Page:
Parkinson’s Disease (PD) is a progressive, neurological disease caused by a loss of neurons that produce dopamine in the brain. In the early stages of PD, people experience tremors, loss of balance, stiffness in muscles, and slow movement. As the disease progresses, it will eventually reach the end-stage. These symptoms will become debilitating.
Parkinson’s Disease: When is it Time for Hospice?
Knowing when it’s time for hospice care when living with Parkinson’s Disease can be difficult as the disease may take many years to progress and each person with the disease may also exhibit a range of different symptoms. However, entering the end-stages of the disease (Stages 4 and 5), patients will have symptoms that will indicate that it is time to seek hospice assistance:
- Decline in ability to move, speak, or participate in activities of daily living (ADL) such as bathing, walking, preparing and eating meals. They may spend more time confined to a chair or bed, or completely bed or wheelchair bound.
- Experiencing symptoms of the final stages of Parkinson’s
- Difficulty breathing, even at rest
- Inability to eat or drink sufficiently and exhibiting weight loss
- Exhibiting other complications including pneumonia, sepsis, pyelonephritis, decubitus ulcers, or other comorbidities
- Have received a life-expectancy of six months or less from a doctor
How Hospice Helps People With Parkinson’s Disease
During Parkinson’s final stages, medications and treatments are generally no longer effective in controlling symptoms of the disease. This is when hospice care can provide care and support that helps both the patient and their loved ones. Care is provided wherever someone calls home – a private residence, assisted living or skilled nursing facility, or hospital.
Benefits of Lower Cape Fear LifeCare’s Hospice Services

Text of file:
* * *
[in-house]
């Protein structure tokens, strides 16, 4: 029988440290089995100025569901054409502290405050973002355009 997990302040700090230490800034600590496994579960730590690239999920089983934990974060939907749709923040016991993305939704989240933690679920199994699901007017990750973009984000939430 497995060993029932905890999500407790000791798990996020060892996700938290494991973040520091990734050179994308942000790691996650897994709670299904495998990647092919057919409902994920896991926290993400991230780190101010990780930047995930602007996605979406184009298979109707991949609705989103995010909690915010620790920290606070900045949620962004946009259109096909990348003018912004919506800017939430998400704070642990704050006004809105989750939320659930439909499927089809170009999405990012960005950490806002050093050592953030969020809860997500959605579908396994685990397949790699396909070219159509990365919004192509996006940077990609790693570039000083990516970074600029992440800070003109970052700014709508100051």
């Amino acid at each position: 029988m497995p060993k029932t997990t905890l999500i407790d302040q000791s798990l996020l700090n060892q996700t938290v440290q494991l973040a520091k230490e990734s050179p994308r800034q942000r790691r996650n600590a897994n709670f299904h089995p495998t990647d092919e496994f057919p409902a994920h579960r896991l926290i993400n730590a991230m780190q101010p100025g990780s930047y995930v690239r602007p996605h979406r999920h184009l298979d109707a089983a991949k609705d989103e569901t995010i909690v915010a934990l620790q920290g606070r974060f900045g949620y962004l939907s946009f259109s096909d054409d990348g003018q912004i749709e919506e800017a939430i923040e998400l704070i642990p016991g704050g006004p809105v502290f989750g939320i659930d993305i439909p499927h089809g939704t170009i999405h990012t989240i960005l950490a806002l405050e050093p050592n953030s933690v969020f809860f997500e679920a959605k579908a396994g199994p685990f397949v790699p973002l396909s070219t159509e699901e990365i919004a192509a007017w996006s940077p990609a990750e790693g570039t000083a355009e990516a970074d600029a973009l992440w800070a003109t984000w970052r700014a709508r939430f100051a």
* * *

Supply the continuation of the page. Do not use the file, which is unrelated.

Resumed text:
- Manages pain, symptoms and anxiety associated with end-stage Parkinson’s to improve quality of life for the patient and their loved ones
- Provides emotional and spiritual care thereby providing a whole-body approach to care
- Provides clinical team support 24/7 – nights, weekends, and holidays
- Provides education and support for family caregivers
- Arranges for additional medications, supplies and equipment associated with the hospice diagnosis to be delivered
- Coordinates care with all the patient’s healthcare providers
- Assists in documenting an advance healthcare plan
- Offers continuity of care if pain and symptoms cannot be managed in a residential setting in its home-like inpatient hospice care centers – available exclusively to our patients
- Offers continued grief care and support for loved ones after death
Can I Afford Hospice Care?
Medicare pays for hospice services under the Medicare Hospice Benefit. Under this benefit all care, medications and medical supplies related to the hospice diagnosis are completely covered. The benefit allows for months of care – not just during the last weeks of life.
Medicaid and most private insurances also have a hospice benefit that covers costs. For patients not receiving Medicare, Medicaid or private insurance benefits, Lower Cape Fear LifeCare never refuses care based on someone’s ability to pay.
What Do I Need to Do to Get Hospice Care?
There are many easy ways to start the process. You can certainly speak with your doctor about getting hospice care. You can also refer yourself or a loved one by filling out our online referral form. You can also call our patient access center at 800-207-6908. Once you refer yourself, or your loved one, a LCFL patient access specialist will be in touch with the next steps. This will include an assessment to determine if you would qualify for the hospice care benefit.
If it isn’t quite time for hospice care, they may tell you about our palliative care service that also manages pain and symptoms for people living with advanced illnesses such as Parkinson’s Disease.